In this case, all the components were readily available, and although the time which elapsed between publication of the cited prior art and priority date was only six years, it had been an active field in that period. Arnold J considered that this provided modest support for the conclusion that claim 1 was not obvious. He also regarded as “extraordinary” the submission from Rapiscan that the reason it had not been done was because AS&E had patent protection relating to part of the technology and that the burden lay on AS&E to show that this was not the case. Arnold J reasoned that “it is plain that, where a party which is attacking the validity of a patent on the grounds of obviousness wishes to rely upon a fact as explaining why the invention was not made before the patent, whether that fact relates to the availability of raw materials or a regulatory restriction or a commercial factor or the existence of an earlier patent owned by the patentee or a third party, then the burden of proving the existence and relevance of that fact lies upon that party.” Having said that, he also found that even if the burden did lie with AS&E, they had discharged that burden.
AS&E also tried to rely on commercial success – specifically the commercial success of their vehicles which implemented the claimed invention. Arnold J did not permit such arguments as AS&E had not pleaded any case of commercial success. However, he did allow them to rely on the reaction of their competitor (Rapiscan) to the invention, as set out in the evidence of Rapiscan’s managing director, and concluded that this provided further modest support for the conclusion that claim 1 was not obvious.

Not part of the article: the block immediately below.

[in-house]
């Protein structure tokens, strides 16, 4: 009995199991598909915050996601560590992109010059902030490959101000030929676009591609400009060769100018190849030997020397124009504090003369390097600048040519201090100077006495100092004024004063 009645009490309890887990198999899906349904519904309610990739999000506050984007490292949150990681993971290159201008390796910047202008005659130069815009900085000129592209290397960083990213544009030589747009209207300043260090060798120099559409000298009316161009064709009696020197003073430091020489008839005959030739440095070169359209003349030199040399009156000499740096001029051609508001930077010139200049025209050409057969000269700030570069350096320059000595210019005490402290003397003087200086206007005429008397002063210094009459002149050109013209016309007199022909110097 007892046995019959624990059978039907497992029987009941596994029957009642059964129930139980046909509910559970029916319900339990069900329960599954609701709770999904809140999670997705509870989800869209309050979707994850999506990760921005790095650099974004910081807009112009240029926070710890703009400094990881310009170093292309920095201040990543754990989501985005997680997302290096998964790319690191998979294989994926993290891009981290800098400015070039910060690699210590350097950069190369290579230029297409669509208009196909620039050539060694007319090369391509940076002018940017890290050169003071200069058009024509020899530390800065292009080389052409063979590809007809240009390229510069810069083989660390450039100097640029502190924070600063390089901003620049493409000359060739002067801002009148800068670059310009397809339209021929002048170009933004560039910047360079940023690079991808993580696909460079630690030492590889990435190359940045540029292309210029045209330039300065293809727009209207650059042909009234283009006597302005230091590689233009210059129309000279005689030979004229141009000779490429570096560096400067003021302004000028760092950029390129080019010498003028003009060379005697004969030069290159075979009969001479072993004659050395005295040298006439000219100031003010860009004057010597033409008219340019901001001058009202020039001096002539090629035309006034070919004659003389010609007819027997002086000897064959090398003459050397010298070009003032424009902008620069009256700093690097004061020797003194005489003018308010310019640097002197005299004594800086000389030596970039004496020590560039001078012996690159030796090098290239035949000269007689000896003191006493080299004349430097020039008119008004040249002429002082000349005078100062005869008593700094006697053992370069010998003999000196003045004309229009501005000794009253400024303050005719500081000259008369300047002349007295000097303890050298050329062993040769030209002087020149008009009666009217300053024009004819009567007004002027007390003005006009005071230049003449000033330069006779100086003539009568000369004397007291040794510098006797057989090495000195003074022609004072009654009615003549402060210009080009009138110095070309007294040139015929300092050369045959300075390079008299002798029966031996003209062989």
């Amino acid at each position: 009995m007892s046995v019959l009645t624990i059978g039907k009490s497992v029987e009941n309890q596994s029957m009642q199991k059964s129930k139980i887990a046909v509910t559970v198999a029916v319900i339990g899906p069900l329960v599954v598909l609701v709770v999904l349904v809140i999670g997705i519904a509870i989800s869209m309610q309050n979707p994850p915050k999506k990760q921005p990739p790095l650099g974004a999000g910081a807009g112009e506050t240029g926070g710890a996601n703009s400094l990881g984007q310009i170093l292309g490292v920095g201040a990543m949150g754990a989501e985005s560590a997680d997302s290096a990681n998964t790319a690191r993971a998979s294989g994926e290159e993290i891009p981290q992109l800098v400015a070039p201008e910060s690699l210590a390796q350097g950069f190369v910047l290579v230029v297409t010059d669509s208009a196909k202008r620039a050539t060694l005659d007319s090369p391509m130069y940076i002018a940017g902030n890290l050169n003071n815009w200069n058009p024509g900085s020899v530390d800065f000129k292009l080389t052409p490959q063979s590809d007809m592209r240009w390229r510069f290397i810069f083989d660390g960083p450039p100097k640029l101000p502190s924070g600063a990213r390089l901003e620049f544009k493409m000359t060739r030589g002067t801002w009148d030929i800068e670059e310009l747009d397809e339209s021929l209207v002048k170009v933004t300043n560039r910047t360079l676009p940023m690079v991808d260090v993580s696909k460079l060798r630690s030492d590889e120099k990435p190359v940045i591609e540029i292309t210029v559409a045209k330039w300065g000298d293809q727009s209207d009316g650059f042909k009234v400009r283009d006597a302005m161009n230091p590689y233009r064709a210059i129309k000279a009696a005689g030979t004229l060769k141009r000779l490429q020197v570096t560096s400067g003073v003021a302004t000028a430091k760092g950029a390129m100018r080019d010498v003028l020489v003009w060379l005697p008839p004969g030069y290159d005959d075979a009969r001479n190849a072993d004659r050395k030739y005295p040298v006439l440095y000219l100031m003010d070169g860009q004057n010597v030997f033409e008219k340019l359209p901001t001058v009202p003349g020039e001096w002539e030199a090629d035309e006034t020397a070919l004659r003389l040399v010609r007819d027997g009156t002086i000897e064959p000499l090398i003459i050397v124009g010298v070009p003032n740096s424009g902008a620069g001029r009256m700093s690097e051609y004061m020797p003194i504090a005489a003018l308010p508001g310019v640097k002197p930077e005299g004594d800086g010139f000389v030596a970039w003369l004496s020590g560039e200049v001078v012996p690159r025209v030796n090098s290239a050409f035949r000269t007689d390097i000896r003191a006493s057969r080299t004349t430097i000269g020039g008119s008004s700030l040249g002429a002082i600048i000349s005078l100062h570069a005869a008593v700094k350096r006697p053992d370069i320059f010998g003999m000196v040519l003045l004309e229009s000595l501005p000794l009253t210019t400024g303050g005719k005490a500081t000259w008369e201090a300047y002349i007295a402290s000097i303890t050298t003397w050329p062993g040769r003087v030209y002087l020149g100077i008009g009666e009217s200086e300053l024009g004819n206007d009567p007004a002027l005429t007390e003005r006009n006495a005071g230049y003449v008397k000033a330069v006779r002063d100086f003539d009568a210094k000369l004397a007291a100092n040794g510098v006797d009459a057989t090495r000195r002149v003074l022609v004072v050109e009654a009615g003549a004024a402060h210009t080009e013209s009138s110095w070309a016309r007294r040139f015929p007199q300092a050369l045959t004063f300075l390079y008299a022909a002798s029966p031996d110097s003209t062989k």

On the primary obviousness analysis, owing to the way that their expert had been instructed, Arnold J criticised many of Rapiscan’s arguments as being tainted by hindsight. Arnold J found claim 1 to be inventive despite acknowledging that at least one of the required steps was small, and despite a throwaway suggestion which had been included in a widely-read industry journal (not deemed to be common general knowledge), relating to a key feature of the claim. This was because the throwaway comment did not address the necessary practicalities.
He held that there were plenty of obvious avenues of development from Swift that did not require invention, but the claimed invention related to changing the whole method of operation of the system and was thus far removed from the obvious developments.
Whilst it did not change the outcome of the case, Arnold J did find one of Rapiscan’s arguments on obviousness persuasive – he found it would have been technically obvious to dispense with the “boom and beam catcher arrangement”. AS&E had argued that the system would not sell without the boom, but Arnold J pointed out that this related to a different question which depended to a large extent on regulatory factors (i.e. only a secondary consideration).
All in all, this case serves to remind us all of the importance and pitfalls of technical expert evidence throughout the process of litigation, in terms of initial instructions, the substance of written evidence and of course, cross-examination.